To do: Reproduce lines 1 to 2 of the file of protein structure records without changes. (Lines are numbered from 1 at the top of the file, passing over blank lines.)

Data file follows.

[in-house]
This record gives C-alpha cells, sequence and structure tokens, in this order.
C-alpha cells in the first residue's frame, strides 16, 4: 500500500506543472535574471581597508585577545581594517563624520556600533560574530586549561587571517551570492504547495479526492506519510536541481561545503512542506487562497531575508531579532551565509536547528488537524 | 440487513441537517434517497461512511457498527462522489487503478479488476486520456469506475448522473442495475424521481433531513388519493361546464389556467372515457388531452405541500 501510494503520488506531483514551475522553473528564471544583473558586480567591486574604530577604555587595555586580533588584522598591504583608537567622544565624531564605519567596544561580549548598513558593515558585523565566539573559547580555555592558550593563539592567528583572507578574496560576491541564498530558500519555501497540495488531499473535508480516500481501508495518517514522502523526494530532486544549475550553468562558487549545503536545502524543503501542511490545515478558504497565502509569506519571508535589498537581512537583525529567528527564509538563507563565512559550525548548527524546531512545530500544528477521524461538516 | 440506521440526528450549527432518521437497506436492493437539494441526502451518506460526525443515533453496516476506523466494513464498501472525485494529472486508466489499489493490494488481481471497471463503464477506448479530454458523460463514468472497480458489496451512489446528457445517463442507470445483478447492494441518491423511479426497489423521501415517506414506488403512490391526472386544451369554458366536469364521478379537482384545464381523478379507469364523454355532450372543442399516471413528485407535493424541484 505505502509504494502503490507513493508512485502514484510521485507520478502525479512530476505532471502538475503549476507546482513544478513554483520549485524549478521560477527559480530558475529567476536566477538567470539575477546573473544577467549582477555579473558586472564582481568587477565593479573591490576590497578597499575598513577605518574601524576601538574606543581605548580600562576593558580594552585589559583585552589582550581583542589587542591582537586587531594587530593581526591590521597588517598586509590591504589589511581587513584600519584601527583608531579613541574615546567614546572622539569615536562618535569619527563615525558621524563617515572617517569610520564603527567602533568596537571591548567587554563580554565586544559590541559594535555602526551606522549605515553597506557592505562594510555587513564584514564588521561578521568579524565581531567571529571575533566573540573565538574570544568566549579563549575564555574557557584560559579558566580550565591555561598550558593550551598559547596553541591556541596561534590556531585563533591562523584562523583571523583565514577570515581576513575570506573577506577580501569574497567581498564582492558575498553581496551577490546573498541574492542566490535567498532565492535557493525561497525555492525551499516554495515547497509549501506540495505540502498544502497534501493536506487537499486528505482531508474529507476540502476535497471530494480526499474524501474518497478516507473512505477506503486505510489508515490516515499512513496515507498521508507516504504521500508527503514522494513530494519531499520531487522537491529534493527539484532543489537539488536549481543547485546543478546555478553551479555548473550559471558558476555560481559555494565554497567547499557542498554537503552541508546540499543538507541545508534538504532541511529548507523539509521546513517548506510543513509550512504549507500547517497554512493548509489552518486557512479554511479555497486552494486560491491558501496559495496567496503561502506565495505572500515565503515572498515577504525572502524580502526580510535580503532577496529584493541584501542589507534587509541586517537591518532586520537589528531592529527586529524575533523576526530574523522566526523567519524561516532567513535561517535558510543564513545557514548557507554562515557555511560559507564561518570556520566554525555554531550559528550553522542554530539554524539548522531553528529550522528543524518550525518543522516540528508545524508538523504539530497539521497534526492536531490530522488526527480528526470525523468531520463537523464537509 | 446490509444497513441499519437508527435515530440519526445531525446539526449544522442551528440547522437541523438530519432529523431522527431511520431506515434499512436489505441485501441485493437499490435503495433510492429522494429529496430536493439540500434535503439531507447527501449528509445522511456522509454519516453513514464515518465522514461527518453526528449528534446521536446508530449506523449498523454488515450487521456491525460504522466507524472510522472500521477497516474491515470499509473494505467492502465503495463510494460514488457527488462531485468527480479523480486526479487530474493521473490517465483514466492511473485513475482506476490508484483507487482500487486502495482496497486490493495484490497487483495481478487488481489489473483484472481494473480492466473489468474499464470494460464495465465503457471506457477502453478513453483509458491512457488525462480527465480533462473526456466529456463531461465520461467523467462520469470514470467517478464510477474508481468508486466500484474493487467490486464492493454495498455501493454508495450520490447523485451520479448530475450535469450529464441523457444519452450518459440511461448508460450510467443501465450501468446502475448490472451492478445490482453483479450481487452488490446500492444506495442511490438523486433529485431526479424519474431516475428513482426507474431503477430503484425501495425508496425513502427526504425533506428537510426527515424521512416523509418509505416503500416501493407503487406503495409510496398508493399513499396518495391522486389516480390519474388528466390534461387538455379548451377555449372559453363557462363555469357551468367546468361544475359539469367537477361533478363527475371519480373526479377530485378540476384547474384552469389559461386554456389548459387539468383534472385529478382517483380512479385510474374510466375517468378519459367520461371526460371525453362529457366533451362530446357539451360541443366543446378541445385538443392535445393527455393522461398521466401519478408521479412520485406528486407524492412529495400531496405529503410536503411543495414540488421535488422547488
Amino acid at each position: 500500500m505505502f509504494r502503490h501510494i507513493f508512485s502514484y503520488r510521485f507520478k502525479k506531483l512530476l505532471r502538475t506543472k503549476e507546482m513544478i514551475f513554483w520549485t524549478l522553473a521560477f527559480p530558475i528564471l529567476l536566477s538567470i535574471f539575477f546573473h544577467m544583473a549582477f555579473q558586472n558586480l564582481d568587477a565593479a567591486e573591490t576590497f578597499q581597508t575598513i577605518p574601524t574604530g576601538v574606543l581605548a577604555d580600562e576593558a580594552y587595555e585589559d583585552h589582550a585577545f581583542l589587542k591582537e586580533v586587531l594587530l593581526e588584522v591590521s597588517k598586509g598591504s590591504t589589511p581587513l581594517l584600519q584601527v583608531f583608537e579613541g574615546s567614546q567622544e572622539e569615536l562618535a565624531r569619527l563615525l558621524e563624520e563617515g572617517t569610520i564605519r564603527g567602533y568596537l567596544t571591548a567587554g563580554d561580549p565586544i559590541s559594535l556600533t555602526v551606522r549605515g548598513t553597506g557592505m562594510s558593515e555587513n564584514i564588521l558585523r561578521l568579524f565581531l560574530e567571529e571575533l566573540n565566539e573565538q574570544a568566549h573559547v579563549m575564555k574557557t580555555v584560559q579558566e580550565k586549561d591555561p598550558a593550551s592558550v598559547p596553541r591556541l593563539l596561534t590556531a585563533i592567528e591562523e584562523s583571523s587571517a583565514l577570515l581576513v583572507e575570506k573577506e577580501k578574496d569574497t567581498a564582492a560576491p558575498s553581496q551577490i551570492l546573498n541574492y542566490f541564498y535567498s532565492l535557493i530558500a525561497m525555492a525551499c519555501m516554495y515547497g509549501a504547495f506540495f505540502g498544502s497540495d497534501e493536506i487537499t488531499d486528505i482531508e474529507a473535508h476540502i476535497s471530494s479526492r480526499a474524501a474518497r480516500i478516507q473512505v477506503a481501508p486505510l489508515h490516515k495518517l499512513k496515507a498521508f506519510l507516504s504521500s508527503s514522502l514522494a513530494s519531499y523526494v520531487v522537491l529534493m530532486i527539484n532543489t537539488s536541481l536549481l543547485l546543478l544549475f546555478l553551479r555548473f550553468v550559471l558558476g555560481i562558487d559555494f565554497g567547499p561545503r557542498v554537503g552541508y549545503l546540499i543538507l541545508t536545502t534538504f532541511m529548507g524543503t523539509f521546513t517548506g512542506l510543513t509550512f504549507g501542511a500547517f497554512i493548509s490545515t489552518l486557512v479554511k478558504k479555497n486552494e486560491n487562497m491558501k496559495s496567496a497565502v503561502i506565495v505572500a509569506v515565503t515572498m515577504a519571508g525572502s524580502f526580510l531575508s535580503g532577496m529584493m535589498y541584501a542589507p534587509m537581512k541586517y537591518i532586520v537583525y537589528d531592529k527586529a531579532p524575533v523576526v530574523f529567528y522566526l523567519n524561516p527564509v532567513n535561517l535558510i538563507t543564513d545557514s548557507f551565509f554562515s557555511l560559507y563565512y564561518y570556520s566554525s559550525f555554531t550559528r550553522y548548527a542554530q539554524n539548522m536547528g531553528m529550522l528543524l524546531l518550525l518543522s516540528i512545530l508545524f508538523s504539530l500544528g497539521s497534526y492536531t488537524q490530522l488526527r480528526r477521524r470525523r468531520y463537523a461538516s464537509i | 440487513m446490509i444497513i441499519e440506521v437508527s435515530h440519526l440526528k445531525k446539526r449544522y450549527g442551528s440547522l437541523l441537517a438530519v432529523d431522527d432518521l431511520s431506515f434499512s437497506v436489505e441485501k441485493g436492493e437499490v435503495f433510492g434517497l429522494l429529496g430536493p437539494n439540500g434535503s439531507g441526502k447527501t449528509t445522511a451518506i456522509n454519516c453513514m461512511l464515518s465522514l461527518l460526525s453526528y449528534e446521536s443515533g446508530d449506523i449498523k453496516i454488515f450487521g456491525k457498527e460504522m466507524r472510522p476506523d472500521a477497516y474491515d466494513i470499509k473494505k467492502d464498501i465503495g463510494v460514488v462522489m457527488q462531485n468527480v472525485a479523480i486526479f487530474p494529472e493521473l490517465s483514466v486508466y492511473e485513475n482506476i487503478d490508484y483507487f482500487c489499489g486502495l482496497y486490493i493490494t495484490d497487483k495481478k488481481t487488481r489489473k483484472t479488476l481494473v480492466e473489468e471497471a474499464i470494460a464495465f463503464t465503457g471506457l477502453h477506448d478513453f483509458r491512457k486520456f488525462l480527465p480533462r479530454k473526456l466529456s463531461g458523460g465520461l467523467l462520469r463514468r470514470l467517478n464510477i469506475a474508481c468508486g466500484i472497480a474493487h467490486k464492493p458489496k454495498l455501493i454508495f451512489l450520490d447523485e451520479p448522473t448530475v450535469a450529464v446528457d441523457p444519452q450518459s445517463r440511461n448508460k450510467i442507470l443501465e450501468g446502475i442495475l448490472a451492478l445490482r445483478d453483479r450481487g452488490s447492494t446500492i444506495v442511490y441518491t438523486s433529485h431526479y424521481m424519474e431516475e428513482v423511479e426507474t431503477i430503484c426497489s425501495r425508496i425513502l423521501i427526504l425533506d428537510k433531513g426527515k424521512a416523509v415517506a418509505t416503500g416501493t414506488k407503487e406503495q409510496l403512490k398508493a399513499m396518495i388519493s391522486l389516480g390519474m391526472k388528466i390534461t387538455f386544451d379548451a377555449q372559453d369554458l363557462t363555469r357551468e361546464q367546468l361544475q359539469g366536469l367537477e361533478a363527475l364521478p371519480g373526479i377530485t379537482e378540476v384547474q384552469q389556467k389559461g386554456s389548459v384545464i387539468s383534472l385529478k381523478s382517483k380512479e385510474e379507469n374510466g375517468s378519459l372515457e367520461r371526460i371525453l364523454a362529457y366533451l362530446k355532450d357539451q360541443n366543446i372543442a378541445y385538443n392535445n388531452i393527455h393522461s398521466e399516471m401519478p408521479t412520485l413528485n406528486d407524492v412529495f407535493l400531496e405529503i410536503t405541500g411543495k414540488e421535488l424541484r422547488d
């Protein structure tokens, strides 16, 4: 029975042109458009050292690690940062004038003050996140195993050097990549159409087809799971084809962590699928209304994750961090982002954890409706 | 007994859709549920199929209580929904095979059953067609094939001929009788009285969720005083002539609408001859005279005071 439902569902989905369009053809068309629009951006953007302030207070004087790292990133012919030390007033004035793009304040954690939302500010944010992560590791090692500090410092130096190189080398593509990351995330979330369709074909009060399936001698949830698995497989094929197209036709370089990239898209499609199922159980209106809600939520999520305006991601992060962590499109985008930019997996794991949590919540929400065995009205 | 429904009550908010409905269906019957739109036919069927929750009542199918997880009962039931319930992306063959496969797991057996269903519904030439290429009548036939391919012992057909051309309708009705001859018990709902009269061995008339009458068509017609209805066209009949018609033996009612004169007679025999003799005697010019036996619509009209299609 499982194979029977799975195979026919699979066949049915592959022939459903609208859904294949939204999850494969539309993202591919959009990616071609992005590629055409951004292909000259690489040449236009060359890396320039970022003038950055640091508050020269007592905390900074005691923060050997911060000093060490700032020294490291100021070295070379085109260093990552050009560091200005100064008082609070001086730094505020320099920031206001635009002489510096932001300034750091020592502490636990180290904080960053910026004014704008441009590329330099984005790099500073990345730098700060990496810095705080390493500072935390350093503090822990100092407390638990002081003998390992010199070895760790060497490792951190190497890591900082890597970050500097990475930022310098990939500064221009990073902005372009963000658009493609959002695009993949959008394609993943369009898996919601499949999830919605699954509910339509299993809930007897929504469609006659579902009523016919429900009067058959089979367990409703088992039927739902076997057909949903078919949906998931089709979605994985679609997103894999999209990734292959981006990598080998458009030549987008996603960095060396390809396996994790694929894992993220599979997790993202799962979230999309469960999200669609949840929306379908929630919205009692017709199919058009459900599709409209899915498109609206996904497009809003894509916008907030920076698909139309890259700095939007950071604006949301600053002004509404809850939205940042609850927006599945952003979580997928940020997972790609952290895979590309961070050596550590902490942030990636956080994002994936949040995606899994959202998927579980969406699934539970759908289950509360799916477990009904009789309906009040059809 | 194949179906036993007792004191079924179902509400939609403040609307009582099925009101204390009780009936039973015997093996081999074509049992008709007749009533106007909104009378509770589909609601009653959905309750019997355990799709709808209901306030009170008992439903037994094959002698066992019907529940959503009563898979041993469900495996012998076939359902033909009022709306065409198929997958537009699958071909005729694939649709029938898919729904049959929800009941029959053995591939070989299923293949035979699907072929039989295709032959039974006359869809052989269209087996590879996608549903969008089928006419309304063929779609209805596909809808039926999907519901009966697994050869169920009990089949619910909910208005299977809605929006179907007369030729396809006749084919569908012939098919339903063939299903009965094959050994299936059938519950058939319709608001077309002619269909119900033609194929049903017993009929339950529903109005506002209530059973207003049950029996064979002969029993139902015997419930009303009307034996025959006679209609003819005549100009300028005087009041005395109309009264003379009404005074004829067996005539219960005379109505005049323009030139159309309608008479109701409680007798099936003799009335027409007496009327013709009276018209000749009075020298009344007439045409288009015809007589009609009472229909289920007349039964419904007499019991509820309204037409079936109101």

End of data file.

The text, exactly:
[in-house]
This record gives C-alpha cells, sequence and structure tokens, in this order.